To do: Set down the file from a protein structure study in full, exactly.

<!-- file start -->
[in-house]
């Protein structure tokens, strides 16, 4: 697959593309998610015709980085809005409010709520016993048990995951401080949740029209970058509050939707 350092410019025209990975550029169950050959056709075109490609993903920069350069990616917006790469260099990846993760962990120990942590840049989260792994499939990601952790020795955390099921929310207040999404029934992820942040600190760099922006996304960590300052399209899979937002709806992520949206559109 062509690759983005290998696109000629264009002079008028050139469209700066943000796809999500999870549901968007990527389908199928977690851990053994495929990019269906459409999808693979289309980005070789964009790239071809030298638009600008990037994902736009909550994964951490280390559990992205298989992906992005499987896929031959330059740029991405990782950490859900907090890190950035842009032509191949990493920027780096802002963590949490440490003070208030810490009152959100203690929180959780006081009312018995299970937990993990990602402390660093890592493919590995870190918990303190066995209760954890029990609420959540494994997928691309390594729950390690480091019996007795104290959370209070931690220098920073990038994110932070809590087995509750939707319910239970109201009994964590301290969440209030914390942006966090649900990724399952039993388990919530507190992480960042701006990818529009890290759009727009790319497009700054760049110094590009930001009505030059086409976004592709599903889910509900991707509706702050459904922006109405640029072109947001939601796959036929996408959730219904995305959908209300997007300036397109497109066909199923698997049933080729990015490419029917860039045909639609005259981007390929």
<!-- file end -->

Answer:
[in-house]
């Protein structure tokens, strides 16, 4: 697959593309998610015709980085809005409010709520016993048990995951401080949740029209970058509050939707 350092410019025209990975550029169950050959056709075109490609993903920069350069990616917006790469260099990846993760962990120990942590840049989260792994499939990601952790020795955390099921929310207040999404029934992820942040600190760099922006996304960590300052399209899979937002709806992520949206559109 062509690759983005290998696109000629264009002079008028050139469209700066943000796809999500999870549901968007990527389908199928977690851990053994495929990019269906459409999808693979289309980005070789964009790239071809030298638009600008990037994902736009909550994964951490280390559990992205298989992906992005499987896929031959330059740029991405990782950490859900907090890190950035842009032509191949990493920027780096802002963590949490440490003070208030810490009152959100203690929180959780006081009312018995299970937990993990990602402390660093890592493919590995870190918990303190066995209760954890029990609420959540494994997928691309390594729950390690480091019996007795104290959370209070931690220098920073990038994110932070809590087995509750939707319910239970109201009994964590301290969440209030914390942006966090649900990724399952039993388990919530507190992480960042701006990818529009890290759009727009790319497009700054760049110094590009930001009505030059086409976004592709599903889910509900991707509706702050459904922006109405640029072109947001939601796959036929996408959730219904995305959908209300997007300036397109497109066909199923698997049933080729990015490419029917860039045909639609005259981007390929």